Feds will reimburse Michigan $50M worth of road repairs for mid-Michigan flooding in 2020

Washington — The Federal Highway Administration said Wednesday it will provide $50 million in emergency relief funds to Michigan to reimburse the state for repairs it made to roadways and bridges following the severe flooding in mid-Michigan in 2020. 

The historic flooding starting May 17 of that year prompted Gov. Gretchen Whitmer to declare a state of emergency and to order the evacuation of more than 10,000 residents. 

The flooding contributed to the failure of the Edenville Dam on May 19, 2020, and then the Sanford Dam, causing additional flooding in the Tittabawassee River region.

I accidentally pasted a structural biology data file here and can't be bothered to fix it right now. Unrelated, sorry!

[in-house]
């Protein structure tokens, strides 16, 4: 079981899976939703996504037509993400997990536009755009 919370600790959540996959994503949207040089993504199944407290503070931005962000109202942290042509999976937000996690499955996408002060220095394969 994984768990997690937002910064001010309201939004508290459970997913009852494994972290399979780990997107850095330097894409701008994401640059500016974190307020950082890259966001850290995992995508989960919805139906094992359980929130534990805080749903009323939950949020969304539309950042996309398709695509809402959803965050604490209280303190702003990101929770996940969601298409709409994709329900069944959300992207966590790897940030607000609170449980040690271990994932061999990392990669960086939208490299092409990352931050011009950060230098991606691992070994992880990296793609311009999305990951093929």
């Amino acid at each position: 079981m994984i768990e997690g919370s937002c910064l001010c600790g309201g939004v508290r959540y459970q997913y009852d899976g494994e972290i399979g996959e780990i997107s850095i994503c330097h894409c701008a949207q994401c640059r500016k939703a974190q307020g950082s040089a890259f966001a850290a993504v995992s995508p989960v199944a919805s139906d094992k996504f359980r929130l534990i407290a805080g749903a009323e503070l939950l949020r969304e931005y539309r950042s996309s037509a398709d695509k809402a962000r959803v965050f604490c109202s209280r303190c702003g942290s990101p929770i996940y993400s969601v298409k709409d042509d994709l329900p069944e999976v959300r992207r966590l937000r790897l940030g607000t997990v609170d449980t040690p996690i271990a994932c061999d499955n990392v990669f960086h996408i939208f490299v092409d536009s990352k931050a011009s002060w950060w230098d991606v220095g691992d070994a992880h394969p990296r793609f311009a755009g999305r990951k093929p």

The FHWA said the funding for Michigan is part of a $513 million that the agency is distributing to states and territories from the Emergency Relief Program for repairs to roads and bridges damaged by storms, floods, wildfires and other recent severe weather events.

“From recent hurricanes that struck the Gulf Coast, to wildfires in California and floods and mudslides in numerous states, we must address the devastating impacts of climate change and work to build more sustainable transportation infrastructure to better withstand its impacts for years to come," U.S. Transportation Secretary Pete Buttigieg said in a statement. 

In this package, Michigan received more than most other states with the exceptions of California and Puerto Rico. California got $95.5 million for wildfires and monsoon rainstorms and Puerto Rico got $159 million for damage caused by Hurricanes Irma and Maria in 2017 and Tropical Storm Isaias in 2020.